with a few of the Samburu boys at Daaba Primary
A little over a decade ago, as I was working to complete a feature documentary called Nobelity, I knew that I needed an environmentalist (and ideall a teacher) to add to the 8 other Nobel laureates I'd spoken to for the movie. I had just about given up on finding an environmentalist who'd been awarded the Nobel when Wangari Maathai and her organization the Green Belt Movement, were honored with the Nobel Peace Prize. A few later, I was interviewing Wangari on camera in Paris and being invited to come to Kenya to plant trees.
While I was in Kenya with The Green Belt Movement, I also wanted to plant trees at a school and soon found myself making my first ever visit to a rural Kenyan Primary school - mud floors, slat walls open to the elements and very few textbooks. What started with Wangari has taken me far, because soon I had agreed to build a water system at the school.
Year by year, one seedling turned into one water system, one library and computer lab then a high school. My film and writing about those projects helped carry us from one feature doc to another, then a third. Little by little, that first tree has grown, and now The Nobelity Project has built 100 classrooms, water systems, libraries, computer labs, science labs and more. Ever one of these projects has been built on a tight budget, with important local community support and participation, and every one of them has met a critical need.
There is no education without clean water so that is often our starting place. This year we are fortunate to have launched a new wine called The Turk - in partnership with Hope Family Wines of California. Proceeds from The Turk are turning wine into water, and that effort will allow us to focus on other critical infrastructure in the year to come.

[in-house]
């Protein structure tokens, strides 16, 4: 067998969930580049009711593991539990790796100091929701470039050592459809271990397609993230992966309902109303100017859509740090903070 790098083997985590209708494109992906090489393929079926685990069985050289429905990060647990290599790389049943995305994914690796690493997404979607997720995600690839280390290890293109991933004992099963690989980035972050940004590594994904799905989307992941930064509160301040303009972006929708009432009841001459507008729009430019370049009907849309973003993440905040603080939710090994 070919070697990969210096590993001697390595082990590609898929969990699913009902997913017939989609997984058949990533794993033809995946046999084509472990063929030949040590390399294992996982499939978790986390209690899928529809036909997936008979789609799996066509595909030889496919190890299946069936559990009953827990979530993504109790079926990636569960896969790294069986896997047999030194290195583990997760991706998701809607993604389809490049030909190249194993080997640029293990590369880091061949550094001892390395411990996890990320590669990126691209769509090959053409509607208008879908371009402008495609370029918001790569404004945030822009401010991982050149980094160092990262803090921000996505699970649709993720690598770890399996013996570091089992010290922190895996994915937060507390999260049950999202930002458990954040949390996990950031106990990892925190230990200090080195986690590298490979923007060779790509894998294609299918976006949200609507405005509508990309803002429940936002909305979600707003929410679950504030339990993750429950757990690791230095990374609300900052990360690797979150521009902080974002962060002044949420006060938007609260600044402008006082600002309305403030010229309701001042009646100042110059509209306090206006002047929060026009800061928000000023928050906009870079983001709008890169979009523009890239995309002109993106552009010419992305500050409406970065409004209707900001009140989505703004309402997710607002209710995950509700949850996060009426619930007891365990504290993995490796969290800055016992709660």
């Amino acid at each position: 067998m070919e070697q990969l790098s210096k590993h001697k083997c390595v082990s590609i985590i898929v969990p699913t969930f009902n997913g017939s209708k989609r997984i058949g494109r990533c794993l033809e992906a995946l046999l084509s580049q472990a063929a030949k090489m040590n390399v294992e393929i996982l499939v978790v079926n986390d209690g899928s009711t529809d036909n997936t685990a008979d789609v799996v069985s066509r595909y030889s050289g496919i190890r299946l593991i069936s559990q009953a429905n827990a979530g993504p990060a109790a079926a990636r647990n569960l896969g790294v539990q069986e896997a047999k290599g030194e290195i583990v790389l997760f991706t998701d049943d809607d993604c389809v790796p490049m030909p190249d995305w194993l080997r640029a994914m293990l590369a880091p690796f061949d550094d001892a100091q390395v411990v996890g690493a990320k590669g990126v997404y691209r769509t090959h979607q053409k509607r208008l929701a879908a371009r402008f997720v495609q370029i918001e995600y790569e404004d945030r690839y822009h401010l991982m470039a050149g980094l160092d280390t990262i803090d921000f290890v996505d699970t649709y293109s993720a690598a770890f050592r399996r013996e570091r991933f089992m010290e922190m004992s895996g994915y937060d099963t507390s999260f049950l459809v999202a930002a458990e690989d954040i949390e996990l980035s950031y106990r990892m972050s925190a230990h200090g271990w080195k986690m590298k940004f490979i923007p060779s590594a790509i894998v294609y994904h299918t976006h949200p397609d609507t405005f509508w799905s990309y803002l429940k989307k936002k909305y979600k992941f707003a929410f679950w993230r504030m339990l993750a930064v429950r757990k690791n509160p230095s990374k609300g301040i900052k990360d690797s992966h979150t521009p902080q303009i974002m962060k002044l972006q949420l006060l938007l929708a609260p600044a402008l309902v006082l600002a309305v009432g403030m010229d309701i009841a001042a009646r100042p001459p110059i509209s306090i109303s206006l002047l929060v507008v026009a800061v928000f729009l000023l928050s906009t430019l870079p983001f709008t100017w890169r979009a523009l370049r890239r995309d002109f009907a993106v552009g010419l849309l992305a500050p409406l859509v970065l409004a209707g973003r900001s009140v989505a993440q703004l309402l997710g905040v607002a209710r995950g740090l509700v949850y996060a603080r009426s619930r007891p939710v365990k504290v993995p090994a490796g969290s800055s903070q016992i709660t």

In 2015, we hope to fund and build four new Pre-Schools with our innovative new design combining stone and metal panels. The hybrid approach keeps overall costs low and provides a clean, dry, warm and well-lighted space for 4- and 5-year olds to attend school. We are also planning primary classrooms at an extremely remote and dry location where classes are currently being held in an outdoor classroom with walls made of thorns (that's right, thorns, which keep dangerous animals out but not the hot sun and strong winds). We'll also be purchasing much-needed textbooks (so that students are sharing 4 kids to a book at the same time), building toilets (which are just as critical as clean water), and we'll be rewarding top scoring boy and girl students at many schools with a real treasure - a bicycle that will get them to school faster for more study time.
In short, we're going to do what we've been doing, and we're going to it with the full knowledge that all of these projects have worked wonders at other schools in the past, and are very likely to do so in our new locations.
I'm headed to Kenya in a few days to open new facilities that we've completed in the past few months at Songoloi Primary, Konyit Primary, Ol Moran Secondary, Mahiga Primary, Laburra Primary and Secondary, Amboni Preschool, Simbara Secondary, Bondeni Primary, Daaba Primary, The River Liiki School for Special Needs Children, Enkongu Narok Primary and Sompet Primary. How's that for a list? It'll take me three weeks and 3,000 road kilometers to get to them all, but at every stop I'll be representing our wonderful Global Giving donors and other supporters who've made it possible.
Ten years of great work - and it all started with a tree. Thank you Wangari. We miss you, and work hard to honor your great legacy. There's nothing better than a teacher.
New water and classes at Songoloi, nearly done!
True need - the thorn classroom at Alamach